According to the article, a closure means that the compiler generates a structure and then implements the three features of `Fn, FnMut and FnOnce`. Is there a way to know which characteristic the compiler recognizes for the defined closure?

fn main() {
    let mut x = 0;
    let incr_x = move || {
        x += 1;
        println!("x: {}", x);

For example, in the code above, I think that incr_x is a FnMut trait, but I'm still not sure. Is there a way to check what traits the compiler finally recognizes?

According to what kind of rules does the compiler execute when the closure is executed, which trait is executed?
If there is a link to the existing information, please send it to me, thank you all

Usually you'd just use it, and see if it worked, e.g.:

fn is_it<T: FnMut()>(_arg: T) {}

I don't think you can observe the difference between various function traits from the closure's perspective, so it shouldn't matter. It implements all traits that are compatible with it, and executes the same for all of them.

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I'm not sure which article you're referring to, so in case it didn't mention it -- FnMut closures also implement FnOnce, and Fn closures also implement both FnMut and FnOnce. These relationships are expressed as sub/supertrait relationships. The closures may also be Copy, Clone, Send, and Sync depending on what is captured.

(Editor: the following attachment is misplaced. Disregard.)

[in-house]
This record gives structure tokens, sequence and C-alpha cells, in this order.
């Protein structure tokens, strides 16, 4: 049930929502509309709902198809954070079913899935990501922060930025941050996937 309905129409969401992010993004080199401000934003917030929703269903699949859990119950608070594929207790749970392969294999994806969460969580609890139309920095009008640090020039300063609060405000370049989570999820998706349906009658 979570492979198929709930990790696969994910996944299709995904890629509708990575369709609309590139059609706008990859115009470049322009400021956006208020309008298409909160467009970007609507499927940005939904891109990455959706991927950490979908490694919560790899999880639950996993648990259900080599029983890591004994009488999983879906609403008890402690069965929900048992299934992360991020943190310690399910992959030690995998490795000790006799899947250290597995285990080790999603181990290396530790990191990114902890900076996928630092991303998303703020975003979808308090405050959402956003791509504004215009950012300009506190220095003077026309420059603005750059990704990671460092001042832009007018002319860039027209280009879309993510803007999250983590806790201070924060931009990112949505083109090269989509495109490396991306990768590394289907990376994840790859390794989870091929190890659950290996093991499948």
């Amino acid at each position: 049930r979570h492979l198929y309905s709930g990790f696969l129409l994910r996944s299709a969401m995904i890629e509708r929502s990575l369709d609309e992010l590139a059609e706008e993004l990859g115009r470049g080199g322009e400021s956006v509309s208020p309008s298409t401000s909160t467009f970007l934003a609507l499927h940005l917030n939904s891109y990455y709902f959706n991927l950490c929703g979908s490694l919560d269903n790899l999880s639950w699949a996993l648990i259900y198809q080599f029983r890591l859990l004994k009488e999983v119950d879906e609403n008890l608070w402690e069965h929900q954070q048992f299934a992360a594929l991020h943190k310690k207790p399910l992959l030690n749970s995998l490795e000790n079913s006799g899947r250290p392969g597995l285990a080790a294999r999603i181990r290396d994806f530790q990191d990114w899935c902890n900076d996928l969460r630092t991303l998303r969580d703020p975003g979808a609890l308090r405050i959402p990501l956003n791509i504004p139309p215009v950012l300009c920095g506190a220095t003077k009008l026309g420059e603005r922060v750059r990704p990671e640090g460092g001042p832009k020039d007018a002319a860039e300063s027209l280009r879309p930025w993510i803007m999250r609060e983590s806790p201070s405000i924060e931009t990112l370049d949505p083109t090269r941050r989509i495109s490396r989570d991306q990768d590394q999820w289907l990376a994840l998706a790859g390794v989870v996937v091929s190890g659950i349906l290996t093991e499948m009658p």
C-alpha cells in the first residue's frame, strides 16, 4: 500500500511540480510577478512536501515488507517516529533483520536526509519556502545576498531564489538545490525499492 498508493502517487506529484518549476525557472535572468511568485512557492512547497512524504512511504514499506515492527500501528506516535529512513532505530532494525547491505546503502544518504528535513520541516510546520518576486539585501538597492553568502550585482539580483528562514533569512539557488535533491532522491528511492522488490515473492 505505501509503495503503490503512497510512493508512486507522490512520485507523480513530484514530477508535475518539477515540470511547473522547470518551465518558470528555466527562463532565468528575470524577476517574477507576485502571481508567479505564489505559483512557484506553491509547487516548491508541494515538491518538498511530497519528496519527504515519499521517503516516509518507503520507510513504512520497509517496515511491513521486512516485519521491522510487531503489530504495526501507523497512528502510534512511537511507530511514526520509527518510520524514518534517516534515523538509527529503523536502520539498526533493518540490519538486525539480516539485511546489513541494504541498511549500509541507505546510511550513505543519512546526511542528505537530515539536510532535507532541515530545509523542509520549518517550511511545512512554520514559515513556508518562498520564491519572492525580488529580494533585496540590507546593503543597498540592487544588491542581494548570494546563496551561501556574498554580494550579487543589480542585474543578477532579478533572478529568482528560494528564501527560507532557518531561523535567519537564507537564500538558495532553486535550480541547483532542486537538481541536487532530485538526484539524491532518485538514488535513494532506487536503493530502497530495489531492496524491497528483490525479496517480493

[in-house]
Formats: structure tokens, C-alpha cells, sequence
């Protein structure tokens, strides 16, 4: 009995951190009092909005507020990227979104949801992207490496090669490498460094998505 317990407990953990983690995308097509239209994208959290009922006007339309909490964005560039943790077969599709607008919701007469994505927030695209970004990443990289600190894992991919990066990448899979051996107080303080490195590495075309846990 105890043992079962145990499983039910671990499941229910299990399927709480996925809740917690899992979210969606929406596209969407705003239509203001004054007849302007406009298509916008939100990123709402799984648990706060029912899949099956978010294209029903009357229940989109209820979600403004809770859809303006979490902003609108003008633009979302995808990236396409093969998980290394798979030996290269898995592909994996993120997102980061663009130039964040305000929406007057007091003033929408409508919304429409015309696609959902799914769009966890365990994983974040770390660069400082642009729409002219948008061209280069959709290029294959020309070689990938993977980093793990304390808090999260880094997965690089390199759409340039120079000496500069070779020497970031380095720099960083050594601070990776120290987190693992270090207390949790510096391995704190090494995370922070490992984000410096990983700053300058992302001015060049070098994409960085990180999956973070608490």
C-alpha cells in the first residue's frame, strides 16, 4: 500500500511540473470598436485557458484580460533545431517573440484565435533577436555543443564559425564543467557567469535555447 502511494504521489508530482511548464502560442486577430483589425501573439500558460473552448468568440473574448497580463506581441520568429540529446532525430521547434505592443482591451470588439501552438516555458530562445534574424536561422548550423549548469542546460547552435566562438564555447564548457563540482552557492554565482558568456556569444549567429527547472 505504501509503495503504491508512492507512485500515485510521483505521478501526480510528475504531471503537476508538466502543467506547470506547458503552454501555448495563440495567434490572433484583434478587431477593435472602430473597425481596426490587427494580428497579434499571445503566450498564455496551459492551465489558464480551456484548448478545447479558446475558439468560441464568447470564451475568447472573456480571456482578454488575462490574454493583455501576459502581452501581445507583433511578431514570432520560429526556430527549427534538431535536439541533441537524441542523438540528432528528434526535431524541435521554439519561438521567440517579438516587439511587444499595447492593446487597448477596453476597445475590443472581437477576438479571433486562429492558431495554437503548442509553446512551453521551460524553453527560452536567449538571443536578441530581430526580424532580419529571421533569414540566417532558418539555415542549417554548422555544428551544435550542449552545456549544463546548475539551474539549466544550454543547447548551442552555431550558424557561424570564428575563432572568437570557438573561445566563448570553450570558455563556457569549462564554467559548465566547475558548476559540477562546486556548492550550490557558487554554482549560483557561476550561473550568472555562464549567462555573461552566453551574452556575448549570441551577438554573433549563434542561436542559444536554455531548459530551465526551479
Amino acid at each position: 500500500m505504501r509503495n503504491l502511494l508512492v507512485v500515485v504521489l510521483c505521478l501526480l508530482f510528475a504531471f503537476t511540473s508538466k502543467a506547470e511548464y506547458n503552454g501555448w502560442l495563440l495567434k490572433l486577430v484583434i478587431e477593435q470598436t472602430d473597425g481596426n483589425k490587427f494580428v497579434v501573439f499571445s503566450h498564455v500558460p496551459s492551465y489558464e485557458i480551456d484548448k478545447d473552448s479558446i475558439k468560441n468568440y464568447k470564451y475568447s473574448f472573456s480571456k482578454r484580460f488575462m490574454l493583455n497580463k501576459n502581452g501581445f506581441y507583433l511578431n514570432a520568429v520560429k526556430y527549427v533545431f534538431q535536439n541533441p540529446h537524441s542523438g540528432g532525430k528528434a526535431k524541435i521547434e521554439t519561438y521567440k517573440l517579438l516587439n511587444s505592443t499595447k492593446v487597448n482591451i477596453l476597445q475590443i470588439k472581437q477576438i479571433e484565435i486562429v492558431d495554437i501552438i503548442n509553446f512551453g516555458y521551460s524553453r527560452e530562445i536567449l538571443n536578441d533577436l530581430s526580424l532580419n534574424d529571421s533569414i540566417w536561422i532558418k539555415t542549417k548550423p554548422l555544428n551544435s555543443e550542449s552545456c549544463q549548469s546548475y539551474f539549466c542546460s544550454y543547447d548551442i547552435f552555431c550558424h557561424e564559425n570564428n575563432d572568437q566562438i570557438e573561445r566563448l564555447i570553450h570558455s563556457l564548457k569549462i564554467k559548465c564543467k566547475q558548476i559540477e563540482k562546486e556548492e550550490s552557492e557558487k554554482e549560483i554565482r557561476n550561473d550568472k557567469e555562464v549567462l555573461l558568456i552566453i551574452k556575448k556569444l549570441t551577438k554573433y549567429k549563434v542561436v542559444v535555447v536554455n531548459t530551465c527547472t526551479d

More documentation here and here.

In practice, when you have a function that takes a closure, you'll bind the argument on one the traits -- usually the least "flexible" version you need (FnOnce, FnMut, or Fn) in order to accept the most closures. Usually this is the only thing you need to think about, and it will just work. Sometimes you need to add extra bounds, like + Send (if you're sending it to another thread, say).

When you call the closure, the most flexible version will be used -- so if you bind on FnMut, you'll call FnMut, not FnOnce. (FnOnce is still available because of the supertrait relationship. This can matter if you need to pass the closure on to something with a different bound. But again you'll almost never need to think about it.) The difference between Fn and FnMut only matters if you're extending the borrow of the closure by keeping a return value with a lifetime around.

And now for a nit that you will probably never run into.

When executed in different contexts, the body executes the same, but if you call something only known (e.g. by trait bounds) to be a FnOnce, it will consume the closure. If you try to use the closure after that, it will either fail or -- if the closure is (known to be) Copy -- execute a copy of the closure. This latter case may be surprising in the case of closure with state.

You'll almost surely never run into this directly because you'll almost surely never write a FnOnce + Copy bound.

However, a similar situation can happen when you create a closure and pass it to a function that takes the closure by value -- you may unwittingly pass a copy of the closure in some cases.


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